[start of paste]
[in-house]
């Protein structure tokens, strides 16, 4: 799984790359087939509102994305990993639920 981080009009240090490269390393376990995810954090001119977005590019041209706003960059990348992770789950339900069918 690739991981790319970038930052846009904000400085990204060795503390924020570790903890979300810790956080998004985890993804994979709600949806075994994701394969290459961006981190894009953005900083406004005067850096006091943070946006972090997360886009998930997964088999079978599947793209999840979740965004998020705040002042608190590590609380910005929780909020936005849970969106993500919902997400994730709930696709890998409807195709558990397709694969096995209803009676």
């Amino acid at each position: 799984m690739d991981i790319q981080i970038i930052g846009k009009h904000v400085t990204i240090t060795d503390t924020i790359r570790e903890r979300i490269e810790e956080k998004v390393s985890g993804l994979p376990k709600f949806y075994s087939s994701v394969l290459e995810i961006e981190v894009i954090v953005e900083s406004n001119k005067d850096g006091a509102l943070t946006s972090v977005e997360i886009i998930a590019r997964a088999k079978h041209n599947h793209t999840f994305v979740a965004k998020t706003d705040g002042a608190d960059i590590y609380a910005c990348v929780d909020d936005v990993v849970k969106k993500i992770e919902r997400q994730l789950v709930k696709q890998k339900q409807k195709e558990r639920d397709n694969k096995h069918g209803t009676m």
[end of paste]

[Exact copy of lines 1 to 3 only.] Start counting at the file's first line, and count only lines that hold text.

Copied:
[in-house]
């Protein structure tokens, strides 16, 4: 799984790359087939509102994305990993639920 981080009009240090490269390393376990995810954090001119977005590019041209706003960059990348992770789950339900069918 690739991981790319970038930052846009904000400085990204060795503390924020570790903890979300810790956080998004985890993804994979709600949806075994994701394969290459961006981190894009953005900083406004005067850096006091943070946006972090997360886009998930997964088999079978599947793209999840979740965004998020705040002042608190590590609380910005929780909020936005849970969106993500919902997400994730709930696709890998409807195709558990397709694969096995209803009676």
């Amino acid at each position: 799984m690739d991981i790319q981080i970038i930052g846009k009009h904000v400085t990204i240090t060795d503390t924020i790359r570790e903890r979300i490269e810790e956080k998004v390393s985890g993804l994979p376990k709600f949806y075994s087939s994701v394969l290459e995810i961006e981190v894009i954090v953005e900083s406004n001119k005067d850096g006091a509102l943070t946006s972090v977005e997360i886009i998930a590019r997964a088999k079978h041209n599947h793209t999840f994305v979740a965004k998020t706003d705040g002042a608190d960059i590590y609380a910005c990348v929780d909020d936005v990993v849970k969106k993500i992770e919902r997400q994730l789950v709930k696709q890998k339900q409807k195709e558990r639920d397709n694969k096995h069918g209803t009676m």